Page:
Not so lucky are Jacobs and Oleff. Even at 135 minutes, there's likely just not enough time to give every member of the Loser's Club their fair shake. Even so, Mike and Stanley really do get relegated to the background, the former's arc significantly altered as far as King's original prose is concerned. While still heroic, neither of them gets to do near as much as any of their costars, or, if they do, it's in a manner that's too simplistic to register in the same way as any of the actions taken by Bill, Beverly, Richie, Ben or Eddie prove to be. They're even overshadowed by sociopathic thug Henry Bowers (Nicholas Hamilton), the level of abuse tossed his way that's helped lead him to walk down a path that ends in homicidal rage far more multifaceted than anything Mike or Stanley get to experience during any step of their respective journeys.
There are also some perplexing changes as they pertain to Beverly, both positive and negative. On the happy end of the spectrum, the writers thankfully give her a ferocious dimensionality that is only hinted at in the novel. She's a complete character here, Beverly's inner strength coupled with a tenderly compassionate demeanor that's spellbinding, young Lillis doing a grand job making all of this come alive with beguiling dexterity. This makes the character's transition from a hero who never misses a shot in the book to a cliché damsel in distress the remaining members of the Loser's Club have to rally together to save in the film even more disappointing. It left a moderately bad taste in my mouth, one that didn't entirely wash away by this story's end.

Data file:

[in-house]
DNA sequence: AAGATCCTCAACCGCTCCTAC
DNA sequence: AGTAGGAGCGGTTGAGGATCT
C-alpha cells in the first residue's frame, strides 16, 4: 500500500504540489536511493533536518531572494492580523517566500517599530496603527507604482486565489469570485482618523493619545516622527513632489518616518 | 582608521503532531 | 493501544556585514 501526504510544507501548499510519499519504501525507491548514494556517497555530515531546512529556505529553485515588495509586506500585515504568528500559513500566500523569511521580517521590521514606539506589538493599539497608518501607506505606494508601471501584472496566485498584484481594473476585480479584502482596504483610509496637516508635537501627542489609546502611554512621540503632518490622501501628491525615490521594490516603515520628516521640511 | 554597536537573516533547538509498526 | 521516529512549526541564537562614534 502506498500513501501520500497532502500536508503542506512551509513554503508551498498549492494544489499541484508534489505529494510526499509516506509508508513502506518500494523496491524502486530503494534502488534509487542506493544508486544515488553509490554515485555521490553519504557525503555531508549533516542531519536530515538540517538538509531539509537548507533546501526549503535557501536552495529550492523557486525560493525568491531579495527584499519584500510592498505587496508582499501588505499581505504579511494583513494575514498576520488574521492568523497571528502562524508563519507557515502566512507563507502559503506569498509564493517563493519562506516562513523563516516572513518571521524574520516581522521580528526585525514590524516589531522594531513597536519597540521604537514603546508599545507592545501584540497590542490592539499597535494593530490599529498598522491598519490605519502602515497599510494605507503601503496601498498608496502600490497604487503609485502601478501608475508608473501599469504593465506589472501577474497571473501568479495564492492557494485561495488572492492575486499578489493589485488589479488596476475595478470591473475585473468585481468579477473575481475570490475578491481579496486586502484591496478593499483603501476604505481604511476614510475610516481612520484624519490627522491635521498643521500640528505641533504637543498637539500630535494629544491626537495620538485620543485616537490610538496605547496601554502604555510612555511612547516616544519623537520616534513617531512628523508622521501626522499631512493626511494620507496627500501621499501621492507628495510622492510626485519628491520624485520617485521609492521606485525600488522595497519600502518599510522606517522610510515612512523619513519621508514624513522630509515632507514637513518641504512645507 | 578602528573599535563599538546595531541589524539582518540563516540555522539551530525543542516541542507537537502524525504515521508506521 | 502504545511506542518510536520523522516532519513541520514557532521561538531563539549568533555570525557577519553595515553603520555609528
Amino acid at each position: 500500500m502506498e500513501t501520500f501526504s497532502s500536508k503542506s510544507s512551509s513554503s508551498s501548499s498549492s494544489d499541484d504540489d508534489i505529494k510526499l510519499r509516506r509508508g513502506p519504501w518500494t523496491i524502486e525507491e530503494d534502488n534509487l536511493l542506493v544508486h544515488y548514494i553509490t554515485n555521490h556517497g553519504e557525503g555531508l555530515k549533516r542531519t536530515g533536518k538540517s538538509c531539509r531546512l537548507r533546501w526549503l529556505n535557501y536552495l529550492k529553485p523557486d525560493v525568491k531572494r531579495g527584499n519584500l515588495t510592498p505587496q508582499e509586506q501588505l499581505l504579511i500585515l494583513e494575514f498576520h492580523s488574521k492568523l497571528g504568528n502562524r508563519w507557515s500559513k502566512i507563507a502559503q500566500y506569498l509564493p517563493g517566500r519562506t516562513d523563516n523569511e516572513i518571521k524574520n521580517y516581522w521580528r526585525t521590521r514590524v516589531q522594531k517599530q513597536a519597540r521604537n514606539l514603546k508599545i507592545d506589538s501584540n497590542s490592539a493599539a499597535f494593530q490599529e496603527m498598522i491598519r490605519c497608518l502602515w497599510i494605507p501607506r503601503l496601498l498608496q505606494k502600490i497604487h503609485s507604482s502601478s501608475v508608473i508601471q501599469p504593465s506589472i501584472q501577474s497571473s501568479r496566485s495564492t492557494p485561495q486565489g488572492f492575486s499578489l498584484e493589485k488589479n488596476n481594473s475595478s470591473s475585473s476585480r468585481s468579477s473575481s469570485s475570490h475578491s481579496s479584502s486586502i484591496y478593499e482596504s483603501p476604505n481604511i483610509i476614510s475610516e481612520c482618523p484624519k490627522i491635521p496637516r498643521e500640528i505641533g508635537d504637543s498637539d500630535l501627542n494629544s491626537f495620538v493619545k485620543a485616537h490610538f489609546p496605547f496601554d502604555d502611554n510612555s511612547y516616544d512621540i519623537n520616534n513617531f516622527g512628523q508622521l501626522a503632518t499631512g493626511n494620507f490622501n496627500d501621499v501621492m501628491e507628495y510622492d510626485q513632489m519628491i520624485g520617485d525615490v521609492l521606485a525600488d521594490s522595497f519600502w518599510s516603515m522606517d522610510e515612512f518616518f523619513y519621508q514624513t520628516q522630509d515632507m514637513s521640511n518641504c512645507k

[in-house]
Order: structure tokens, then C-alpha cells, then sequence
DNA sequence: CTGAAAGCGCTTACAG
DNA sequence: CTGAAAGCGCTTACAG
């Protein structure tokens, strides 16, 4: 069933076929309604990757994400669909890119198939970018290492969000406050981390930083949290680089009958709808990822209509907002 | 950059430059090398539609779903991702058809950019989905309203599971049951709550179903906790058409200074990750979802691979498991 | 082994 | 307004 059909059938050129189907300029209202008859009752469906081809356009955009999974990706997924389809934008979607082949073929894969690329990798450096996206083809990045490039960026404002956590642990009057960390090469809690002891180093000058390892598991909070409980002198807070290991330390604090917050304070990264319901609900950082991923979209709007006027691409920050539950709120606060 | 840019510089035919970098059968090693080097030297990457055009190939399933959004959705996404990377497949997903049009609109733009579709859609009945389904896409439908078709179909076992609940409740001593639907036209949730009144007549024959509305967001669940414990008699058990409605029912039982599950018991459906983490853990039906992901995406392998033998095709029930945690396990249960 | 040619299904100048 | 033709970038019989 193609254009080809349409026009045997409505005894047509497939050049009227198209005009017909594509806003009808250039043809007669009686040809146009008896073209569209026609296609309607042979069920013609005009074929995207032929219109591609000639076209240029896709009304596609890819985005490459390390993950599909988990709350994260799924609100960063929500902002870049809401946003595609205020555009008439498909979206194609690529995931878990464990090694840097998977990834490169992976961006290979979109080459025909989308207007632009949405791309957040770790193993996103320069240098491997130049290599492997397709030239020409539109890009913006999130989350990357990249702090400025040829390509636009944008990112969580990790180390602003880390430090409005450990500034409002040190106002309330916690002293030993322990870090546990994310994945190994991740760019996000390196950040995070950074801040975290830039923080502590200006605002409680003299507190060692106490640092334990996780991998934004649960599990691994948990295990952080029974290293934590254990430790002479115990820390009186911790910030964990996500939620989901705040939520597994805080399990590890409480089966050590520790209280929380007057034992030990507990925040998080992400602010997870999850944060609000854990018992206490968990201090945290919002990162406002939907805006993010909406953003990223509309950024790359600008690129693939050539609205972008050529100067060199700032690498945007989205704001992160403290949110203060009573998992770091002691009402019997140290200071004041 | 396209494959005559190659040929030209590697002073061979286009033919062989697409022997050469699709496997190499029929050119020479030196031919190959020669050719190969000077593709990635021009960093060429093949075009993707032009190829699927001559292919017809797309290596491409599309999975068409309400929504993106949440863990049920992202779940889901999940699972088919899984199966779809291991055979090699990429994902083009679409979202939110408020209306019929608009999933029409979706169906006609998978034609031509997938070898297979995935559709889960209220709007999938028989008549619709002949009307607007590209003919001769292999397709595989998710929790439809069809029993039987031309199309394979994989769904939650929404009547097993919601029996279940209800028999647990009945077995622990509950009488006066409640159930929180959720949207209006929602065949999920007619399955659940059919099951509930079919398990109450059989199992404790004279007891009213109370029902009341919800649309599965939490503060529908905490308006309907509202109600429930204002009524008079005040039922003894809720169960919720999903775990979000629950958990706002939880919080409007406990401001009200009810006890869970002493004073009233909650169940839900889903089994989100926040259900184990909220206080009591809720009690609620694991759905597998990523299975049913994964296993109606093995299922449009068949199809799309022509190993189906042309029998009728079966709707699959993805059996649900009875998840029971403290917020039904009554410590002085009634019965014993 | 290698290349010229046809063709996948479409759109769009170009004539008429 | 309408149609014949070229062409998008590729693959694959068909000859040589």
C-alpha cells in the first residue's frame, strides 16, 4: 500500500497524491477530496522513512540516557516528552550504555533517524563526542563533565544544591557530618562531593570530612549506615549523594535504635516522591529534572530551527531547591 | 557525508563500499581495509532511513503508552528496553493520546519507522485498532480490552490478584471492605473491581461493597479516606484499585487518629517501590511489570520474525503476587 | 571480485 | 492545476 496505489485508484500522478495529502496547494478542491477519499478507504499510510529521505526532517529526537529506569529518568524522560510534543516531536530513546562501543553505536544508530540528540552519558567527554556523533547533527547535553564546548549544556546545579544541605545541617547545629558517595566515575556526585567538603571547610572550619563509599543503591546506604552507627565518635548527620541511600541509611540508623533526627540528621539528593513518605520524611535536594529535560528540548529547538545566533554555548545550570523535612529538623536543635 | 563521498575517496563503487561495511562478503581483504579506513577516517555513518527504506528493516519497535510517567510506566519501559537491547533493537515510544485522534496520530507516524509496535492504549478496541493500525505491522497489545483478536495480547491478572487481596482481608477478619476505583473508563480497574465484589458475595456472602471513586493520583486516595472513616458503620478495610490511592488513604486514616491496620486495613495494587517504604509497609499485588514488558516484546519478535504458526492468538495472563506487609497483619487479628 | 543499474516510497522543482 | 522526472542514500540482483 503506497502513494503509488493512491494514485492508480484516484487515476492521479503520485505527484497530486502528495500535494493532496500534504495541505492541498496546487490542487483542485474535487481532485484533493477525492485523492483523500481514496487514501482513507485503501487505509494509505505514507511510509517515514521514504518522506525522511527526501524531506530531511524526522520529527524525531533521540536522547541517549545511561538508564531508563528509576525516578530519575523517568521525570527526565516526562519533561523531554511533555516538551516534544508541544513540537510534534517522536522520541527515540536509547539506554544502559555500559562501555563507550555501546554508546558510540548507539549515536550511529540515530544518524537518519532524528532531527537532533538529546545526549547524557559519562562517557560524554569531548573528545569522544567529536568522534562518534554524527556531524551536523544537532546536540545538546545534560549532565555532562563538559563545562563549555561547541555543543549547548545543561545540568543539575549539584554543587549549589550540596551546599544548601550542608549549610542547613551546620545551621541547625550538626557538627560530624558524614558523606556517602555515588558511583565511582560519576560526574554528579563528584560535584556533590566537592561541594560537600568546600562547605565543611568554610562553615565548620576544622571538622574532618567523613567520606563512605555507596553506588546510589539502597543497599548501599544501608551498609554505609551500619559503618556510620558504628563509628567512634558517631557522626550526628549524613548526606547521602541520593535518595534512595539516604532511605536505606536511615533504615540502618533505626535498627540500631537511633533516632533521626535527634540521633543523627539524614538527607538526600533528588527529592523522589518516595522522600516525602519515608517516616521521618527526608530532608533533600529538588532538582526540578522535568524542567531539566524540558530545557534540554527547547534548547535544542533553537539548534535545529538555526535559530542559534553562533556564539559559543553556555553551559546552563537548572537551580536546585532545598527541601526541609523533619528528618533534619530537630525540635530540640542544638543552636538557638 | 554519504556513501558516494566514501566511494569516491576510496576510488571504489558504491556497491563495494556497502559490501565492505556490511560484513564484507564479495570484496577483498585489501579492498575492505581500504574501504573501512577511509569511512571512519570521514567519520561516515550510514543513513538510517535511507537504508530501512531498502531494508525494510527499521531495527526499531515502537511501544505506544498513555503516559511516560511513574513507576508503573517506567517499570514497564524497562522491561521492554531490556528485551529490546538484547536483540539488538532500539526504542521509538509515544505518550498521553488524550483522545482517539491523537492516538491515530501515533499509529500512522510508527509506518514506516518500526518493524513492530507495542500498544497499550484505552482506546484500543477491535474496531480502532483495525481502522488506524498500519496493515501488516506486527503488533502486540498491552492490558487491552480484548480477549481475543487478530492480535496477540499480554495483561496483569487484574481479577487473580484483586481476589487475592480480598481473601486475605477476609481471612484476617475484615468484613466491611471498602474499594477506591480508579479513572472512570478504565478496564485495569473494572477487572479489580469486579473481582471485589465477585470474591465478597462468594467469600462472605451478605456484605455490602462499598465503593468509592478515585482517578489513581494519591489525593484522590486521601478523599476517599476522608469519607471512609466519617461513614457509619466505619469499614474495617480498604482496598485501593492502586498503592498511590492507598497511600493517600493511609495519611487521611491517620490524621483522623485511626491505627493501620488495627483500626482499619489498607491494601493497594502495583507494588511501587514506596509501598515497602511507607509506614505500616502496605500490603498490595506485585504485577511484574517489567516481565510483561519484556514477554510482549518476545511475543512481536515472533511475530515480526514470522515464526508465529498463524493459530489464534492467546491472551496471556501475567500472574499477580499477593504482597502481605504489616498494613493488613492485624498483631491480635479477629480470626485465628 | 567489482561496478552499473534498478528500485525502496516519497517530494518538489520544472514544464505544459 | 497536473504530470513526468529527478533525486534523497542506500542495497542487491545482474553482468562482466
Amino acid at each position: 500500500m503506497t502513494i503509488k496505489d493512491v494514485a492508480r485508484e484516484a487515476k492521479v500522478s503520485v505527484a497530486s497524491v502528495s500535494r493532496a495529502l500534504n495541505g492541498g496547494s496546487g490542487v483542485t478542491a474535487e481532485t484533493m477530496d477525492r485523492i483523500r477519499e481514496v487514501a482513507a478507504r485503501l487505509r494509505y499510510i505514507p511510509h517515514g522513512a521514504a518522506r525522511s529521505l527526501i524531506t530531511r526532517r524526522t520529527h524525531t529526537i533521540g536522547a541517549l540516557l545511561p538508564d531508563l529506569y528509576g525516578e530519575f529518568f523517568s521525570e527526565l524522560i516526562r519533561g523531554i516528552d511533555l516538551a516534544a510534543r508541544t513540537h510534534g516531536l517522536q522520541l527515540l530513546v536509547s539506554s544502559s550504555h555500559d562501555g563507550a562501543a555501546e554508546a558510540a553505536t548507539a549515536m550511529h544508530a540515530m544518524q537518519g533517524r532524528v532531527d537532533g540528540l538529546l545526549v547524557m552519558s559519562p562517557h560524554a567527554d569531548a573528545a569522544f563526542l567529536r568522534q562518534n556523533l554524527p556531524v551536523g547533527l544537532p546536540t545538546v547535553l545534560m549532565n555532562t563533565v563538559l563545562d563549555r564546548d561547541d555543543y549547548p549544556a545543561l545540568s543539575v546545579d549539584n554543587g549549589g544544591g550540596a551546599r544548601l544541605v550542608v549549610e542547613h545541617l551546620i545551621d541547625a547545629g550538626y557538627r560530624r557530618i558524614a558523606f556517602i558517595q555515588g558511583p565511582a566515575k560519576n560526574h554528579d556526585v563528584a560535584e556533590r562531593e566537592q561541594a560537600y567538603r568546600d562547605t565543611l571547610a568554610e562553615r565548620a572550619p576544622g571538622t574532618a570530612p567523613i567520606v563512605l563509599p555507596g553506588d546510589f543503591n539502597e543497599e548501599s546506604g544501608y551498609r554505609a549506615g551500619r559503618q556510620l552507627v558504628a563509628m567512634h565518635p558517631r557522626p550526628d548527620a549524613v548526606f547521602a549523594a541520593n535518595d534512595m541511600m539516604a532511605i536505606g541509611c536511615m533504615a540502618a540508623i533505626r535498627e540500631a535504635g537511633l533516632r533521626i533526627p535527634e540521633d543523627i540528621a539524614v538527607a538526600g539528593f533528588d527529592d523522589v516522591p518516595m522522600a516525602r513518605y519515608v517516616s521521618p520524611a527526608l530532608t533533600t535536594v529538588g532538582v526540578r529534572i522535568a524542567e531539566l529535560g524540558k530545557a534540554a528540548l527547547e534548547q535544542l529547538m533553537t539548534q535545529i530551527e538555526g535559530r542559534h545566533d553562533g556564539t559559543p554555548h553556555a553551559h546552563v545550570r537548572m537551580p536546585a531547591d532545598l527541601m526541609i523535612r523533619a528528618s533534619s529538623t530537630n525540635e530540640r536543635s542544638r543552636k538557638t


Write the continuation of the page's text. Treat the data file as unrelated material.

Still, this version of It is powerful stuff. Muschietti's direction is confidently assured throughout, and while, and admittedly much like the miniseries, I often wished we saw more of Pennywise, it's also clear the filmmaker made the right decision to only sprinkle this demon into the narrative as infrequently as possible. This allows Skarsgård's morbidly terrific performance to cackle with macabre electricity, his appearances having the same effect upon the audience as John Carpenter's utilization of Michael Myers did in Halloween or Steven Spielberg's infrequent use of that Great White Shark did in Jaws.